Neuronal Physiology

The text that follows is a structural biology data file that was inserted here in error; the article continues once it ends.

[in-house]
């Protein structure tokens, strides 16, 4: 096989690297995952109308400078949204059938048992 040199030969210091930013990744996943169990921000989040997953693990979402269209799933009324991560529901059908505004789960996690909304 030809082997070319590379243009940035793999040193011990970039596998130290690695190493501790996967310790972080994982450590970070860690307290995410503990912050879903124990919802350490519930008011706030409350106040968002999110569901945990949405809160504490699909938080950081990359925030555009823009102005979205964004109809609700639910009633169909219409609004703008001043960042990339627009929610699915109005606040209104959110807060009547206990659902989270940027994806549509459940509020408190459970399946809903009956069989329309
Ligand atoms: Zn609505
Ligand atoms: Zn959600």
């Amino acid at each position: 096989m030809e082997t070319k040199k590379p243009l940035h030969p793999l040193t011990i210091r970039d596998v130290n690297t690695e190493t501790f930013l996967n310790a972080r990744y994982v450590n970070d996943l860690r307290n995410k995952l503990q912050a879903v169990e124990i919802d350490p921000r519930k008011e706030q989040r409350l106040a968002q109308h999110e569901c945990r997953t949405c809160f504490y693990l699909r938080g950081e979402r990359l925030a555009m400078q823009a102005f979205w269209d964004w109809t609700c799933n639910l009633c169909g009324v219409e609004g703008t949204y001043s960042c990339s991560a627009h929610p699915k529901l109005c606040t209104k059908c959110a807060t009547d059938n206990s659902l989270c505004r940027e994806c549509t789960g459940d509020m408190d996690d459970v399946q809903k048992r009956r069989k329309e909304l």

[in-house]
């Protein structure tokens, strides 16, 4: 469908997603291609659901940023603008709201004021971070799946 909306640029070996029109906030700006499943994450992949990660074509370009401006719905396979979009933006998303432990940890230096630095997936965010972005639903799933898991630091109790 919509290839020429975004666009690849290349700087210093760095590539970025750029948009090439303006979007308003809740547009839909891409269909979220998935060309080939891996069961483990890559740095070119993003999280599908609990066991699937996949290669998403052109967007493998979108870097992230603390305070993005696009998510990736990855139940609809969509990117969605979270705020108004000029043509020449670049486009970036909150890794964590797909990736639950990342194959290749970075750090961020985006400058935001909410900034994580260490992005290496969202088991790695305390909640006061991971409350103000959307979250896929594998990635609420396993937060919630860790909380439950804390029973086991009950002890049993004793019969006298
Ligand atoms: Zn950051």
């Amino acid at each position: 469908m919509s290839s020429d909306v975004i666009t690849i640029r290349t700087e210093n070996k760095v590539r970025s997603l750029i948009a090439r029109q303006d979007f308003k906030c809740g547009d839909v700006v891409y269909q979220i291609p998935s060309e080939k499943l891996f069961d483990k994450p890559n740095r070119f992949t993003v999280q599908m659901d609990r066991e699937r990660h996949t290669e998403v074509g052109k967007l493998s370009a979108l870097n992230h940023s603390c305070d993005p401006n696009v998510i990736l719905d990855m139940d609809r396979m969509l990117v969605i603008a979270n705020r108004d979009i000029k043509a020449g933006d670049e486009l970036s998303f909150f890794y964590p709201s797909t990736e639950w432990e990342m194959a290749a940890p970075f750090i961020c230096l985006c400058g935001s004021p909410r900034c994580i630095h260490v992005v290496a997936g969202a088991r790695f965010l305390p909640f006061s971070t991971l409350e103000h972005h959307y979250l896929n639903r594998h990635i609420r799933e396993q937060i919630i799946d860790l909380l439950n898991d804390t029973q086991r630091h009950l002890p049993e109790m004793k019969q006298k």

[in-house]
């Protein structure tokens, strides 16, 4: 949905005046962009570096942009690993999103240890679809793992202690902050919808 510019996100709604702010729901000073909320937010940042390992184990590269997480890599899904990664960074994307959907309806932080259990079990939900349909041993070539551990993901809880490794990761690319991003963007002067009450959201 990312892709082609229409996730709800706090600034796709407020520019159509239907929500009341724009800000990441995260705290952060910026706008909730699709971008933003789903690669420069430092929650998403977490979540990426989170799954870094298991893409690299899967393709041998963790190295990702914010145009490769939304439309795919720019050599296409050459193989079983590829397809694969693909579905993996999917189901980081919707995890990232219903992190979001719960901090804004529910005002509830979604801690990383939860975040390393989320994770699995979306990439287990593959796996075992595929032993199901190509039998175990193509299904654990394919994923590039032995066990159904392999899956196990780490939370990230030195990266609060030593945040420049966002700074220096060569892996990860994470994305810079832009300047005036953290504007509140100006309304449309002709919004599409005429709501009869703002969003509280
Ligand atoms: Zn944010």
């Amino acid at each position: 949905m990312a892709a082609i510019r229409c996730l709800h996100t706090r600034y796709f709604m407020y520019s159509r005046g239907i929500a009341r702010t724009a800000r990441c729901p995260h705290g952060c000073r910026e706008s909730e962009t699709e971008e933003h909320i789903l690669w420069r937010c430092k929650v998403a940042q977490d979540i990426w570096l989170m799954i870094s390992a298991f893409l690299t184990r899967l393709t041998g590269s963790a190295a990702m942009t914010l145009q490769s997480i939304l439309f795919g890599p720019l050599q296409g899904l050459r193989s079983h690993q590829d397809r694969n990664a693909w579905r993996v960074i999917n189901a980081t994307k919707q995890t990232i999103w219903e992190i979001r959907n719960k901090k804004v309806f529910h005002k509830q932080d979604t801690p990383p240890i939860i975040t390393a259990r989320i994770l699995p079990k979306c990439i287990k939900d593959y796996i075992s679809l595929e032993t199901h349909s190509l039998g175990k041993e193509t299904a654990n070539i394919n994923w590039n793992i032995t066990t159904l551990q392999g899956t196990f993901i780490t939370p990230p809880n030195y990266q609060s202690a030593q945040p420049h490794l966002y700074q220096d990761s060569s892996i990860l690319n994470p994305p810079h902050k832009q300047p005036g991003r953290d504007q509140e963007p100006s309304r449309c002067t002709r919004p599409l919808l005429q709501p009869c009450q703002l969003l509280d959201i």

I. Characteristics of the Action Potential (A.P.) A. Ionic Basis and Definition B. Threshold 1. Th = 15%T C. All-or-None 1. Single A.P. vs. Compound A.P. 2. Concept of Recruitment D. Propagation/Conduction Velocity 1. Polarization 2. Local Circuits/Electrotonic Potentials vs. the A.P. 3. Length Constant (Lambda) 4. Myelination vs. Increasing Axon Diameter a. Anatomy 1. Schwann cells (PNS) 2. Oligodendrocytes (CNS) 3. Nodes a. Clustering of Ion Channels 4. Internodes a. 100 layers of Plasma Membrane (Myelin Sheath) b. High Rm b. Saltatory Conduction c. Physiological Benefits of Myelin d. Clinical Aspects of Myelin 1. Damaged Myelin a. Multiple Sclerosis b. Lead/Tin Poisoning c. Household Cleaners 2. Regeneration of PNS axons E. Non-decrementing F. Axon Hillock/Site of Initiation II. Synaptic Transmission A. Introductory 1. Definition of the Synapse 2. Types of Synapses a. Electrical (gap junctions) b. Chemical (synaptic cleft) B. Gap Junctions 1. Basic Properties 2. Protein Structure 3. Where Utilized in the Body C. Synaptic Cleft 1. Otto Loewi's Vagustoff 1921 2. Anatomy a. presynaptic terminal b. vessicles containing NT c. synaptic cleft d. postsynaptic terminal e. use of exocytosis, simple diffusion, ligand-gated ion channels 3. Basic Properties 4. The Neuromuscular Junction (NMJ) a. ACh (acetyl choline) is the NT b. Transport of NT via microtubules and molecular motors c. Role of Na/K ATPase pump d. Role of voltage-dep. Ca channels e. Synapsin, Synaptic Densities, and Release f. How to stop chemical signalling? 1. simple diffusion 2. active reuptake 3. enzymatic breakdown g. EPP= end plate potentials 5. Neural Poisons, Drugs, and Inhibitors of the NMJ a. Blockers of Na channels 1. TTX b. Presynaptic Poisons 1. botulinus 2. procaine c. Postsynaptic Poisons 1. atropine 2. curare 3. TTX 4. alpha BT 5. nicotine d. Inhibitors of AChE (Acetylcholine esterase) 1. strychine 2. nerve gas 3. picrotoxin 4. caffeine 5. theophylline/theobromine 6. parathion/malathion e. Inhibitors of Reuptake 1. Cocaine 6. Neural-Neural Junctions (NNJ) a. Catecholamines: example will demonstrate is norepinephrine (adrenalin) b. Contrasts/Similarities with the NMJ c. Types of Neural Effects 1. Short-term (A.P.) 2. Intermediate (Energy) 3. Long-term (Protein Synthesis) D. Neurotransmitters of the CNS: Imbalances Can Cause Disease - Diversity Required for Complex CNS Functions - 1. Amines 2. Catecholamines 3. Amino Acids (AA) 4. Polypeptides E. Synaptic Involvement in Disease 1. Myasthenia gravis 2. Alzheimer's disease III. Neural Integration A. Types of Input-Output Relations 1. one-to-one synapse 2. one-to-many synapse 3. many-to-one synapse B. Concept of Integration 1. Definitions a. EPSP = excitatory postsynaptic potentials b. IPSP = inhibitory postsynaptic potentials c. classes of contacts 1. axo-axonic 2. axo-dendritic 3. axo-somatic C. Integration in Learning and Memory 1. Facilitation 2. Post-tetanic Stimulation 3. Long-term Potentiation (LTP) 4. Synaptic Fatigue.... WHY YOU SHOULD PRACTICE INTERMITTENT STUDYING!!!!